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Future of the Past

By Harold Meyerson
Wednesday, April 6, 2005; Page A19

At first glance, it looked to be a triumph of the human spirit. There, at a joint news conference last week in Jerusalem, stood the patriarchs of the rival faiths of the Middle East -- Israel's chief rabbis, the deputy mufti of Jerusalem, leaders of the Catholic and Armenian churches -- Jews, Muslims and Christians, together at last.

And the cause that had united them? A gay pride festival scheduled for August in Jerusalem. The leaders of religious orthodoxy had come together to help ban the festival. Interreligious harmony reigned as historic enmities gave way to a common loathing of homosexuals.

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We have seen the future of the past. The photograph of the clerics that ran in the newspapers may some day be viewed as an artifact of the founding of the Orthodox International. Globalization is bringing modernization and the demand for equality to the doorsteps of the most traditionalist societies and enclaves. Orthodox faiths are not accustomed to interreligious cooperation -- there is no God but their own, after all -- but in the threat of secularism, they find themselves with a common enemy and a range of common hatreds.

If Orthodox International had a founding father, it was John Paul II, who spent much of his papacy endeavoring to reconcile the various orthodox Christian faiths. When such churches threatened to forsake orthodoxy for the siren call of human equality, he did not hesitate to intervene in their deliberations -- warning the Anglicans, for instance, not to ordain gay priests.

John Paul's orthodoxy, I fear, will quite overwhelm the humanistic aspects of his legacy. In Africa, John Paul's church is a tribune for economic justice -- for debt forgiveness, for a global economic order that seeks to enhance, not destroy, workers' rights. It is also a vehement opponent of birth control and condom distribution, even as an AIDS epidemic ravages the continent. That such a church could call itself "pro-life" is sophistry of the highest order.

The church that John Paul took over in the late '70s was home to many priests, theologians, bishops and even cardinals who were seeking the common ground between church traditions and modern egalitarianism. The church that John Paul made and leaves is home to no such discussion. The vibrant intellectualism of the Vatican II era has been driven outside the church walls. Where once the Catholic Church had such engaged and vigorous leaders as Chicago's Cardinal Joseph Bernardin, today it is suffused with John Paul's party-line hacks.

The effects of such hackery are already apparent. A veteran union organizer I know, who has worked over the years with any number of bishops and priests on behalf of low-wage workers all the way back to the farm workers' grape boycott, tells me that he's now encountering Catholic clerics who are withholding their support from such struggles. The problem, it seems, is that the organizer's union backed the pro-union but pro-choice John Kerry for president. Though John Paul is identified with the cause of workers' justice, the church he built is increasingly willing to discard such concerns when they run counter to the strictures of orthodoxy.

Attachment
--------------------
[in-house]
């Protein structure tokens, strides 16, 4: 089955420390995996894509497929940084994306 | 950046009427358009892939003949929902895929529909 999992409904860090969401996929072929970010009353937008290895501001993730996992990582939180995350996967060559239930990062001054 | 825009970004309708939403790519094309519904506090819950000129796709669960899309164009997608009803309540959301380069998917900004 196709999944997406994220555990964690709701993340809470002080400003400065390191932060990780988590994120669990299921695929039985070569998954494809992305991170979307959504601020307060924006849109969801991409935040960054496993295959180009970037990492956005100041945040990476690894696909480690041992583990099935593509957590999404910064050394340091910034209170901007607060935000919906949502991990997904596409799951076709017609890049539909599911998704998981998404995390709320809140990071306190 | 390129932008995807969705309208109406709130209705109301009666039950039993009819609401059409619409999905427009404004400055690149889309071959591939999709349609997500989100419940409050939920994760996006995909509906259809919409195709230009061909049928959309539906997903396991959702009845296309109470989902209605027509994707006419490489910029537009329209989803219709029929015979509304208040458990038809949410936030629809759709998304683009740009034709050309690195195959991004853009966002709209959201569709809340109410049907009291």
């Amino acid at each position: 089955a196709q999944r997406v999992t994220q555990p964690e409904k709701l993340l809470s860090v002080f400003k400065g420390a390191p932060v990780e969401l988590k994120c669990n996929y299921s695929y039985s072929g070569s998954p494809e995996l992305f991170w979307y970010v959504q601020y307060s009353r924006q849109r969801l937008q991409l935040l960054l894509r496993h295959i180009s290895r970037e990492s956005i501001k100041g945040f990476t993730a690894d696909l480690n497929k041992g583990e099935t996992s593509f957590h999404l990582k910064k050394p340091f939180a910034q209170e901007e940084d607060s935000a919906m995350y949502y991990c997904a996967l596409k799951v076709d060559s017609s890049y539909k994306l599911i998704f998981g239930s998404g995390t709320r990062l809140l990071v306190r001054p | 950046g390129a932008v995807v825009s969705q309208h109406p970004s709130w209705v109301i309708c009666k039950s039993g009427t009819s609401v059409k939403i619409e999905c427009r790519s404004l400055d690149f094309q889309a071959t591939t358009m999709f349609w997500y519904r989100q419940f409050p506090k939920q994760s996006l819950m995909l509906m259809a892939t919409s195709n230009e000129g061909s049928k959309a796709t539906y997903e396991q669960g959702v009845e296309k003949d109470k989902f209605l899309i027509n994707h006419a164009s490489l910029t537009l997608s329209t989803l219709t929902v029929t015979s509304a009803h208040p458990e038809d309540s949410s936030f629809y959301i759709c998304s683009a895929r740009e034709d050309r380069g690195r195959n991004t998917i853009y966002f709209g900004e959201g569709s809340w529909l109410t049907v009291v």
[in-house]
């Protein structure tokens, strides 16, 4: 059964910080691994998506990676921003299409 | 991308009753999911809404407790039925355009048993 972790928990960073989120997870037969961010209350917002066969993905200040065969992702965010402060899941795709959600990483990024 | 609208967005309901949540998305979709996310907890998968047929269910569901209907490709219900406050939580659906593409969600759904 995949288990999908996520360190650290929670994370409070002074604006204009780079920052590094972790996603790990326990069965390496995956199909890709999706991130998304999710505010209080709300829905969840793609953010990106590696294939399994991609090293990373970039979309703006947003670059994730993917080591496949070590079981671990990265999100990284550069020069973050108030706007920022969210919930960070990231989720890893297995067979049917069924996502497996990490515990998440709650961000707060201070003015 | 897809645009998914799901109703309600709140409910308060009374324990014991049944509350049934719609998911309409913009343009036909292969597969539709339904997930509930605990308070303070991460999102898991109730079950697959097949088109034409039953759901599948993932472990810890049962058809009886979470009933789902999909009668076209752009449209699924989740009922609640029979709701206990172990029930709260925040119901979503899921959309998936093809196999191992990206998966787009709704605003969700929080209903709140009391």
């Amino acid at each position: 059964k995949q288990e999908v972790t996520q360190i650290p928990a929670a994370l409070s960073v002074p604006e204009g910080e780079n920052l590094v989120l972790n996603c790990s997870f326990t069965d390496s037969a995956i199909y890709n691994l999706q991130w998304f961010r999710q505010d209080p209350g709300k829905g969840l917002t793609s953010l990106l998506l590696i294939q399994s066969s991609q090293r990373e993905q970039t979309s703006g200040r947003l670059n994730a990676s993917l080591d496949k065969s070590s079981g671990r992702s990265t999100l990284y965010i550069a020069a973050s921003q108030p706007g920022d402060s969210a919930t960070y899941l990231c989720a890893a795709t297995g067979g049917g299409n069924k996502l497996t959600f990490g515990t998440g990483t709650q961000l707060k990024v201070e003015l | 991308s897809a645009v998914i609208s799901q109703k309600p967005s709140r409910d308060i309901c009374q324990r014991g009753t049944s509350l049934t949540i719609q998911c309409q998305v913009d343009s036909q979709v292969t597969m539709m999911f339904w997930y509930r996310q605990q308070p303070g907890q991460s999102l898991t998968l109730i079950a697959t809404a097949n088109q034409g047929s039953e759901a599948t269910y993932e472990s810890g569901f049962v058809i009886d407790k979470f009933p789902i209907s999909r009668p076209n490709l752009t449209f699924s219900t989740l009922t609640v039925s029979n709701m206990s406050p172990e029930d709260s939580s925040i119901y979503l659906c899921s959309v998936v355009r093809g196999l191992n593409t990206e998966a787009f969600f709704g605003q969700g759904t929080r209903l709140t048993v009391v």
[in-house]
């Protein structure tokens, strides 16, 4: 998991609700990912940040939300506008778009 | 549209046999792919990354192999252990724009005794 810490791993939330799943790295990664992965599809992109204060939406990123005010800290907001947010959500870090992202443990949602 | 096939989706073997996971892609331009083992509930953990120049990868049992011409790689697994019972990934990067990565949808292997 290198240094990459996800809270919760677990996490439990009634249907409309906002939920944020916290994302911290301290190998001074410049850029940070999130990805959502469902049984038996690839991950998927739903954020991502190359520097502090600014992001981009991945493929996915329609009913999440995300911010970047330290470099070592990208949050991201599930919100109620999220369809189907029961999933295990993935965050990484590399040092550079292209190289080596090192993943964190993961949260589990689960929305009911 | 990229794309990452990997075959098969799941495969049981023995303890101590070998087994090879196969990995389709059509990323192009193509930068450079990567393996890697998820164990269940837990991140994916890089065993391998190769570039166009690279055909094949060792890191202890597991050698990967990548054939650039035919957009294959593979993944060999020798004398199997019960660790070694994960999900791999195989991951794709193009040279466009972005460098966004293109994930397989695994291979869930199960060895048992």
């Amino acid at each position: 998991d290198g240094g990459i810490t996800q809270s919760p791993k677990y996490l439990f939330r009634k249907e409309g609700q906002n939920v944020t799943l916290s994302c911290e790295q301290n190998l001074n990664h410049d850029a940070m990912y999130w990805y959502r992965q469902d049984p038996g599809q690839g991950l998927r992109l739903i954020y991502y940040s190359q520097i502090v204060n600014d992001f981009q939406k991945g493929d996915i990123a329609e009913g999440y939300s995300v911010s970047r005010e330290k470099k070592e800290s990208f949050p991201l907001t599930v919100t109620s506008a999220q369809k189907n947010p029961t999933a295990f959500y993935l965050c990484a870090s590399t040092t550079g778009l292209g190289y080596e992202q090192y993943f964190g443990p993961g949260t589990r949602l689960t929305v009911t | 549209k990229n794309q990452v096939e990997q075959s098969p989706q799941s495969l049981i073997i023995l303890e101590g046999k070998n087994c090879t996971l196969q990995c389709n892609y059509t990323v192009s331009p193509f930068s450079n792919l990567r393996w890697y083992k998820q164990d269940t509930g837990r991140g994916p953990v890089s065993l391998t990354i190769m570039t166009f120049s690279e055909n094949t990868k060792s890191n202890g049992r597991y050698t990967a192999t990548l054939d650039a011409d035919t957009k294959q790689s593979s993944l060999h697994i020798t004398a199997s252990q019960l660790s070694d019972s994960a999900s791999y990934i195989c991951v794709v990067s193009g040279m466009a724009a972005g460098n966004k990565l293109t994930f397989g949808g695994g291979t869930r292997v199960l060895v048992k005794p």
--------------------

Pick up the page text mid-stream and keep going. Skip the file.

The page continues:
Political scientist Samuel P. Huntington has argued that we are now engaged in a clash of civilizations that pits the liberalism of the West against the orthodoxy of Islam. Huntington's on to something, but I think he has located his fault line in the wrong place. The opposition to liberalism -- Jeffersonian liberalism, with its belief in science and, correspondingly, human equality -- extends well beyond the backwaters of Islam. It includes the church that the pope bequeaths us, the Protestant Christian Right, the Orthodox rabbis of Israel.

The blue state-red state division in the United States is increasingly a global reality as well, and just as it sunders nations, it can also at least partially erase some preexisting borders. In the Middle East, it's not just onetime orthodox rivals who look increasingly alike. My friend Jo-Ann Mort, one of the keenest observers of Israeli society, has noted the similarities between the young, nightclubbing, pro-democracy demonstrators in Beirut and the young, nightclubbing, pro-peace demonstrators in Tel Aviv. The real Green Line in Israel and Palestine may one day separate the red and the blue.

A specter is haunting modernity. Powered by tradition, by a misogyny and homophobia for which a future pope will one day apologize as surely as John Paul did for the church's anti-Semitism, the Orthodox International marches forth to do battle against liberalism, invoking ancient beliefs against the claims of a common humanity.


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